I love a good gastropub. There is just something about consuming massive quantities of beer and cider with delicious, high-quality pub food that really gets my motor running and fuels me enough for a road trip to Tijuana. The Hopleaf Bar is a place I used to frequent in my old hood, pre-Australia trip. They specialize in great beers, both drafts and bottles, so if you like drinking funny-sounding beers in crazy glasses made just for it, this is the place to be. The food is great, upscale pub food, but you can’t simply stroll in and expect to eat right away. Ever. This place is constantly packed, no matter how early or late you go. You will almost always wait for a table, especially if you have a large group. Don’t think you are special. Unless you are Al Roker. Al Roker never waits at a restaurant. Al Roker also never gets put in the corner. As long as you expect to wait and know where and how to do it, this place is totally worth it. Bring a few friends, head to the upstairs bar which has more seating and isn’t quite as packed as a bad can of sardines, and grab a specialty beer. Do not, however, bring a large group and change the size of it several times. On my first trip back to Hopleaf, our group changed several times, forcing us to wait 3 hours for a seat. By then, I’m not gonna lie–we were all a few sheets to the wind. I claim no responsibility for the following, grease-smudged photos you are about to see. All I can promise is the food was amazing when we finally got to eat it.
We started off with some of Hopleaf’s famous frites ($5) to soak up all the beer we had consumed over the past three hours. These fries are fried twice so they are extra crispy, and come with a tiny cup of aioli that tastes like they shoved an entire head of garlic into each ramekin. I had some very naughty dreams about these frites in Australia. I had started off the night drinking a dry Blackthorn cider in a bottle ($5), but I hated it. It was way too dry and sour for my liking, so I went on to order a bottle of the Clos Normand Brut Cider ($12). It was a bit more expensive, but totally worth it. First of all, it is not a tiny little glass bottle. It’s a mamajama-sized bottle, like this.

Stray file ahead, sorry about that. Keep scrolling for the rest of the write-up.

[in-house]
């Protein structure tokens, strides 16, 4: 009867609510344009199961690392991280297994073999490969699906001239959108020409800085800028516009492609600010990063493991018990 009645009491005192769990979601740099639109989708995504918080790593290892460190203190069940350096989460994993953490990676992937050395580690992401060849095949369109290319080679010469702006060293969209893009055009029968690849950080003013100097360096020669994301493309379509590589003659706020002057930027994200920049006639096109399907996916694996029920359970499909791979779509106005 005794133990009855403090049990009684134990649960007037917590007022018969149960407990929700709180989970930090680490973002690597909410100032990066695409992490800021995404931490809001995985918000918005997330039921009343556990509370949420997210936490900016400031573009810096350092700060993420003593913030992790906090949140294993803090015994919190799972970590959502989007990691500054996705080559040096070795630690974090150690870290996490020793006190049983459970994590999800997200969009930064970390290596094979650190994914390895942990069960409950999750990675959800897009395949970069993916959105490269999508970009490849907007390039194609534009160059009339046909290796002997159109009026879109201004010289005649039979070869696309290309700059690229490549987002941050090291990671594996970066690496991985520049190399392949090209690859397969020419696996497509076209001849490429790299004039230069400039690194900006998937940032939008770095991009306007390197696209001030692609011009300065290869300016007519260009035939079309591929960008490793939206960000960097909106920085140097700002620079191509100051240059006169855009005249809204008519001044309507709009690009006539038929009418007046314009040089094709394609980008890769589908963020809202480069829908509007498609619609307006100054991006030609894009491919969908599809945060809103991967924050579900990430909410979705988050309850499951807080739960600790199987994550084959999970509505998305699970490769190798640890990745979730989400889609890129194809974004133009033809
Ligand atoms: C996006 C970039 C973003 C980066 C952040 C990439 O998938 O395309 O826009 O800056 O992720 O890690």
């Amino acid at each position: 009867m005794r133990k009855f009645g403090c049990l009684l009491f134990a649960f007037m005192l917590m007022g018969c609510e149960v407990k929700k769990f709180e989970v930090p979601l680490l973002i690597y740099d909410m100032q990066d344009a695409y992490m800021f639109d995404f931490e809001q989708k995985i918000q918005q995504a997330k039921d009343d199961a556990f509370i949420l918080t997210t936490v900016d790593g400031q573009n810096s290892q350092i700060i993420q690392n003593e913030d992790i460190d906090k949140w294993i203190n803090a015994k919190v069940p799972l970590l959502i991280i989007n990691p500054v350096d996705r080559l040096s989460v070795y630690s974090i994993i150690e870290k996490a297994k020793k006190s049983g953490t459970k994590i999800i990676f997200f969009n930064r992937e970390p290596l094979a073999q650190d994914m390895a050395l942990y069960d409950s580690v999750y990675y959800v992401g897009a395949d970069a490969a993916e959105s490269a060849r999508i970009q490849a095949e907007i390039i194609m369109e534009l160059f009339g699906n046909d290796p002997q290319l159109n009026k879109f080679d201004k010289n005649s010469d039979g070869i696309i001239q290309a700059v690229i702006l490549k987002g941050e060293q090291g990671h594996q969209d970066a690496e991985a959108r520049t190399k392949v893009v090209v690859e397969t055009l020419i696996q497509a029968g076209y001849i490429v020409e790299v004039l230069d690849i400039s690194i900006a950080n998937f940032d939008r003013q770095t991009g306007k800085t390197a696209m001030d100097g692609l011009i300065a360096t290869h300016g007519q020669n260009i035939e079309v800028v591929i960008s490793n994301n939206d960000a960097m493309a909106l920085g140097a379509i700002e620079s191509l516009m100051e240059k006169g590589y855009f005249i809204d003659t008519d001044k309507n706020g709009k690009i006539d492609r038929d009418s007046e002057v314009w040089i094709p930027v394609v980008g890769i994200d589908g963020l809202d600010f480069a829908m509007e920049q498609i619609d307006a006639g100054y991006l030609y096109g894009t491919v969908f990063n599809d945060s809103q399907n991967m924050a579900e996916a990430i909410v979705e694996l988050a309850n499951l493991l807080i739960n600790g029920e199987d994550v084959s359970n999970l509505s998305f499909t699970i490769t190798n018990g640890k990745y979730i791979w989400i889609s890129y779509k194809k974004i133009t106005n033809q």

A bit much for one person, so Amy decided to take one for the team and help me finish off a few bottles. This cider is delicious! It was light and faintly sweet but not overly so, and had just a touch carbonation to it. It went great with everything, and hey, you get a 750ml bottle for $12! Score. You might notice a bit of smudge or haziness in each photo? Yup. Thats probably food that I smeared on to the lens. Blame the three hour table wait and Clos Normand. And, of course, my classiness. For our second round of appetizers (because THAT is how you roll with Leena), we chose two kinds of steamed mussels that of course came with frites: a Belgium-style steamed in Wittekerke white ale with shallots, celery, thyme and bay leaf, and then a curry-style with coconut, shallot, sweet potato, jalape¤o, ginger and cilantro ($20 for mussels and frites for two people).
Wow. I wasn’t really certain you could get quality seafood in the Midwest, these were great mussels. The mussels were perfectly cooked, but the two different kinds tasted entirely different. The Belgium-style was more of a comforting, I have had this flavor before sort of deliciousness, sort of like eating chicken noodle soup on a cold night. The curry mussels tasted bright and lively, like a kick in the pants with a slightly sweet finish. We used the leftover frites and the delicious bread rolls they gave us to sop up the leftover juices in the pot. Some people even ate straight out of the pot with a spoon, but I’m not naming names.
The bread was so damn good, we refused to let them take the empty mussel pots when we were done. We demanded more bread and just kept dipping all night long. I think Roland, our Austraian friend, even left the bar with some bread in his pocket. When I asked him about it, he said, “Hey, it’s good bread. You don’t waste good bread like that.” That’s so Roland.
For mains, Adam went with the lamb stew ($18)(**note**they have a slightly rotating menu, so this may not still be on it), and while he found it delicious, the lamb did not compare to Aussie lamb. I don’t really think anything will. Adam also gets brownie points for taking the best food photo of the night!
Amy and Joanne had my favorite dish of the night, the pan-fried CB & J (housemade cashew butter, fig jam and morbier cheese, served with Stilton mac & cheese and chips ($10).
It was like a giant grown-up peanut butter and jelly, and it was soooo good. I really love salty and sweet foods together, and the morbier cheese (a semi-soft cows milk cheese from France) went surprisingly well with the sweet jam, sort of like a brie goes well with sweet things. I would totally come back just for this sandwich. I went with my usual, the toasted Nueske’s ham sandwich on pumpernickel with gruyere and an apple-tarragon slaw($10).
I wasn’t as happy with the sandwich this time around, partially because I was pretty drunk at this point, and also because the sandwich pretty much fell apart when I tried to eat it. The bread just disintegrated! That is also probably while all the photos I took have greasy smudges on them as well… So lets review. What did Leena and friends do at the Hopleaf Bar? They drank.
A bit too much, actually.
And then they stole bread.
~LTG! ************************************************ The Hopleaf Bar 5148 N Clark St Chicago, IL 60640 (773) 334-9851 www.hopleaf.com